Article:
The School is embedded in a beautiful environment.
La Rábida Monastery
A few steps from our venue you find La Rábida Monastery. It was declared National Monument in 1856. Cristobal Colón arrived to it in 1485 and found there help and support for his project. A visit to the monastery, with buildings from the late fourteenth and early fifteenth century, is worthwhile.
The following lines are extracted from the web page of the Patronato de Turismo de Huelva.
El Parador beach
Beach belonging to the municipality of Moguer at the foot of the cliffs and between pine forests facing the Parador Cristobal Colon de Mazagon. Visitors to these 2,000 m of remote beach will notice intense aromas, since the vital natural explosion which is Doñana is nearby. Easy access by car, and with a pleasant picnic area at the Parador (a classic Spanish state-owned hotel), from where it is recommended that you take the short walkway down to the coast, which winds among the pines and above the cliffs.
At the same shore from which the discovers of America cast off, and close to La Rabida, this beach lies between two lighthouses, on the dunes of El Picacho, to the south of El Espigon. Almost six kilometres of developed beach, calm waters and highly innovative installations for leisure activity and services, the marina at Mazagon has, in just a few years, become a privileged place for the elite to sail along the marina entrance which leads to the Mediterranean.
Doñana (National Park)
Considered one of the world's most important natural locations, the territory of Doñana encompasses over 100,000 hectares of protected land, almost all of which is located within the province of Huelva.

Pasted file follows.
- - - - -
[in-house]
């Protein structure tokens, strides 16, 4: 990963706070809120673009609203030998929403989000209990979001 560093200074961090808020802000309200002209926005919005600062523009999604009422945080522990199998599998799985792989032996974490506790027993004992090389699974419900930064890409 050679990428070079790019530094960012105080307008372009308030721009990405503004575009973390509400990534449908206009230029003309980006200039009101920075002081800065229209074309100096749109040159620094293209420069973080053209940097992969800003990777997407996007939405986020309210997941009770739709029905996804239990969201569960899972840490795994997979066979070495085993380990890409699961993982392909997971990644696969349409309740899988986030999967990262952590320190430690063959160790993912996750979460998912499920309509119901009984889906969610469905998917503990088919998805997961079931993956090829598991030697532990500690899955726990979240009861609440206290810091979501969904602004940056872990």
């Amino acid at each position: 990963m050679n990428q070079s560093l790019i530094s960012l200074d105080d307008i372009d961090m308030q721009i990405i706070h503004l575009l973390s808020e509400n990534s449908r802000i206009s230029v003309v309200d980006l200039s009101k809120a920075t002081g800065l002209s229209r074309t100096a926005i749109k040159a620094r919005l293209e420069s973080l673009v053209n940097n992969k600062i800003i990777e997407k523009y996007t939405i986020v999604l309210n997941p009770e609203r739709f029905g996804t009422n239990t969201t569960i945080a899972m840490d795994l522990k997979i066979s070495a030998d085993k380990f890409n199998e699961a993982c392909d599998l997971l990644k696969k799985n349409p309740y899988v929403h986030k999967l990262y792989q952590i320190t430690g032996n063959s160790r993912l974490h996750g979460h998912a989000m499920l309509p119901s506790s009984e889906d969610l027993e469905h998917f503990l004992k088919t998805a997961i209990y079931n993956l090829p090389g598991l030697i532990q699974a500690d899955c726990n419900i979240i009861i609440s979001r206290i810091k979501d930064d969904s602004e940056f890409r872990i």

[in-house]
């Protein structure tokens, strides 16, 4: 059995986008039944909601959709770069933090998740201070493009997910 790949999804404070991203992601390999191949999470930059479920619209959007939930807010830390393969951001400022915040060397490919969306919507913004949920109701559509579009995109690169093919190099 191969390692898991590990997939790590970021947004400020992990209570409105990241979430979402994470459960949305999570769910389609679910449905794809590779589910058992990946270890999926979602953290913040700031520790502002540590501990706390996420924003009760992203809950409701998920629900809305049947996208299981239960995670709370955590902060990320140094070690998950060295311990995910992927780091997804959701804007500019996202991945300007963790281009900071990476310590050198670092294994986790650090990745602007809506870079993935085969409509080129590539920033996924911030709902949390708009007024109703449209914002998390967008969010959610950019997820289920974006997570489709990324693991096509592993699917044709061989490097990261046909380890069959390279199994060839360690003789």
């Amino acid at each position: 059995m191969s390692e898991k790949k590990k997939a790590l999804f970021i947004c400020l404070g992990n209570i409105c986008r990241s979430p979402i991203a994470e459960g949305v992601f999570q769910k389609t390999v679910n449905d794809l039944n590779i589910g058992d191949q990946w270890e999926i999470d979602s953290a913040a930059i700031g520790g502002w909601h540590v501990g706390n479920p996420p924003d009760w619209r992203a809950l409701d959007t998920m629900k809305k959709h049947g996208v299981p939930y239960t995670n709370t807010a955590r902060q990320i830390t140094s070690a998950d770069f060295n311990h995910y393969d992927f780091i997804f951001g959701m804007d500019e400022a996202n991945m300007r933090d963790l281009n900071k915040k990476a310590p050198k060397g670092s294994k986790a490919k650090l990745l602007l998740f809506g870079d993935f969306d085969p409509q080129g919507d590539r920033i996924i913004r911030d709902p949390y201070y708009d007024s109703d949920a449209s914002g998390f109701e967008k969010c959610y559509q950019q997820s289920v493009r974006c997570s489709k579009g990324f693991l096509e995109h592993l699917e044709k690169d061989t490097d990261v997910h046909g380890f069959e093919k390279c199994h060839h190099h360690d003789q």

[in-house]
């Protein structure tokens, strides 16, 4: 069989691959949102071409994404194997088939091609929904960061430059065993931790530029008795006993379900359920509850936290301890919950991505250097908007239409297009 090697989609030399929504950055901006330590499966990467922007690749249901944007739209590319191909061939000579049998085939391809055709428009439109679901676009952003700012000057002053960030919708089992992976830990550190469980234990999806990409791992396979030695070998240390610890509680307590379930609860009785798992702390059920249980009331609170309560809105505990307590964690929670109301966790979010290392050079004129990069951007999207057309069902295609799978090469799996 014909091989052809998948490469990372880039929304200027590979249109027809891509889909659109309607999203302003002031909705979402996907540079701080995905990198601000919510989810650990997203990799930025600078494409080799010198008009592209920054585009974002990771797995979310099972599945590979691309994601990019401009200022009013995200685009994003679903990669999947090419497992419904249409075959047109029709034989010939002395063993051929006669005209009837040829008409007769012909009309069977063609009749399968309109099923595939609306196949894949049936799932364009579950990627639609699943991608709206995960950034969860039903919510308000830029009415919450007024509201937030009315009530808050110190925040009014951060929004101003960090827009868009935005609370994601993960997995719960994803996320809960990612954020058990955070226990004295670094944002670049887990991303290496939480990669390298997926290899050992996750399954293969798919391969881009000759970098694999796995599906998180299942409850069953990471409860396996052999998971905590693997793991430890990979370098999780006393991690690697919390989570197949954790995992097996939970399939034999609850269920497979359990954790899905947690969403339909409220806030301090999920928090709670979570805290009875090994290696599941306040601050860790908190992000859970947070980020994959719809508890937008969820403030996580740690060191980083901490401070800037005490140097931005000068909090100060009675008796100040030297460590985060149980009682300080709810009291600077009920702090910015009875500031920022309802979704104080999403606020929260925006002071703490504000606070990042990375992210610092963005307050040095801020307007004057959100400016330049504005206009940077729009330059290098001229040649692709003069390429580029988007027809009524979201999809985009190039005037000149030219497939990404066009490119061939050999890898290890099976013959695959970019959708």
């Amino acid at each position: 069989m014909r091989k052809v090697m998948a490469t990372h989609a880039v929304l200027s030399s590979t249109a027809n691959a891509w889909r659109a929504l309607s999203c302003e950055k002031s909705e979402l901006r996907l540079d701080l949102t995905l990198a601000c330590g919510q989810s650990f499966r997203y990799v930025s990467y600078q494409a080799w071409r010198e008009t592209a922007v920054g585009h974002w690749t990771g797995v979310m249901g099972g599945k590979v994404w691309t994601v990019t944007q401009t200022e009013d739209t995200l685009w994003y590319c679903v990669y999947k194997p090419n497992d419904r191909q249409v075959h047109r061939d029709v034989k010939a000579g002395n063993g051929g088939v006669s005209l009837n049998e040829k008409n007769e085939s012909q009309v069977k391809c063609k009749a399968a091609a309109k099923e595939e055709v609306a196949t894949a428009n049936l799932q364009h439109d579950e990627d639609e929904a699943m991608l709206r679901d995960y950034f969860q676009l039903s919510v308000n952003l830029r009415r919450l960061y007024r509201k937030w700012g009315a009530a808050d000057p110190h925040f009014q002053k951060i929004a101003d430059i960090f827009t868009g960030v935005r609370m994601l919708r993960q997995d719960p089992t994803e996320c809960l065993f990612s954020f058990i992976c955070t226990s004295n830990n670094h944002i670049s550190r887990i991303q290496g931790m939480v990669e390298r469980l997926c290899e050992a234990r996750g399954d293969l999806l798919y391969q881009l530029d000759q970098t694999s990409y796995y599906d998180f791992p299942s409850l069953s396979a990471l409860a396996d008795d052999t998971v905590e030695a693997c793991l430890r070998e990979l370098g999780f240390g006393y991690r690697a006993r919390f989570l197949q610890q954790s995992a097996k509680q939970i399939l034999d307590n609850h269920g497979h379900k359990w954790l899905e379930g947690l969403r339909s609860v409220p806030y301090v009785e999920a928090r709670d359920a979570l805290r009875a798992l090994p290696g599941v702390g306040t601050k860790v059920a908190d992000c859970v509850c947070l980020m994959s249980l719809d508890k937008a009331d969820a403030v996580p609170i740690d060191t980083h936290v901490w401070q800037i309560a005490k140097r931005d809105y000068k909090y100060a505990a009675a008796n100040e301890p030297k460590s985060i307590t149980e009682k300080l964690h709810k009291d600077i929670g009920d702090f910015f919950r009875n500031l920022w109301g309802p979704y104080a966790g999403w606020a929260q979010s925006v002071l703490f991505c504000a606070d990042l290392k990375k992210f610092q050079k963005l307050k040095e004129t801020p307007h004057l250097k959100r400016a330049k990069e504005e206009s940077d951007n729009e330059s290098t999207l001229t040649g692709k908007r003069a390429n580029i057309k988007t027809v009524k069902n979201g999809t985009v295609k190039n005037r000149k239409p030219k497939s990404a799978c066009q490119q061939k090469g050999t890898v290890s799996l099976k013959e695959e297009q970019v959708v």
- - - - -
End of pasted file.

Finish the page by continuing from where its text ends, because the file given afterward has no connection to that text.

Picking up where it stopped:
The specially protected National Park lies within this territory, occupying 50,720 hectares on the right-hand bank of the Guadalquivir River and its estuary on the Atlantic Ocean.
Doñana was declared World Heritage Site in 1994. The Visitor's Centres in El Acebrón, La Rocina or El Acebuche prepare the interested traveller to take a guided visit to the interior of the park.
The balance between the currents of the Atlantic Ocean and the streams from the Guadalquivir river form a strange but simple universe. Where the wind has more power the dunes become larger, where sweet water is abundant lakes are formed and where the sea enters salt marshes advance. The ecosystems: salt marshes, hills, forests and dunes add to an explosion of life that is hard to describe. These different wild spaces are home to an incredibly rich variety of fauna and serve as wintering sites of more than 300,000 waterfowl every year. Some of those bird species are seriously threatened, such as the white-headed duck, the marbled duck, the purple swamphen and the slender-billed gull. Doñana also harbours two of the European animal species currently facing the highest risk of extinction - the Spanish imperial eagle and the Iberian lynx, both endemic to the Iberian Peninsula.
Odiel Salt Marshes (Natural Park)
The Natural Site of the Odiel Salt Marshes, a UNESCO Biosphere Reserve, is located on the banks of Huelva's tidal inlet, divided between the townships of Gibraleón, Aljaraque, Punta Umbría and Huelva. It is the second largest wetland in Huelva - second only in size, for its beauty and environmental value are incomparable. The protected area occupies 7,185 hectares of land and also includes the Natural Reserves of the El Burro Salt Marshes and En Medio Island. The Odiel Salt Marshes are the result of the interaction between the dynamics of the Odiel River current and the tides of the Atlantic Ocean, which has generated an intertidal ecosystem that attracts large numbers of broadbilled sandpipers and makes these marshes an important wintering site for various species of waterfowl. The fauna of the salt marshes includes the largest colony of spoonbill chicks on the continent, accounting for approximately one-third of the entire European population. They are also home to grey and purple herons, black storks, cranes and flamingos, as well as birds of prey often found in wetland environments such as the osprey and the marsh harrier.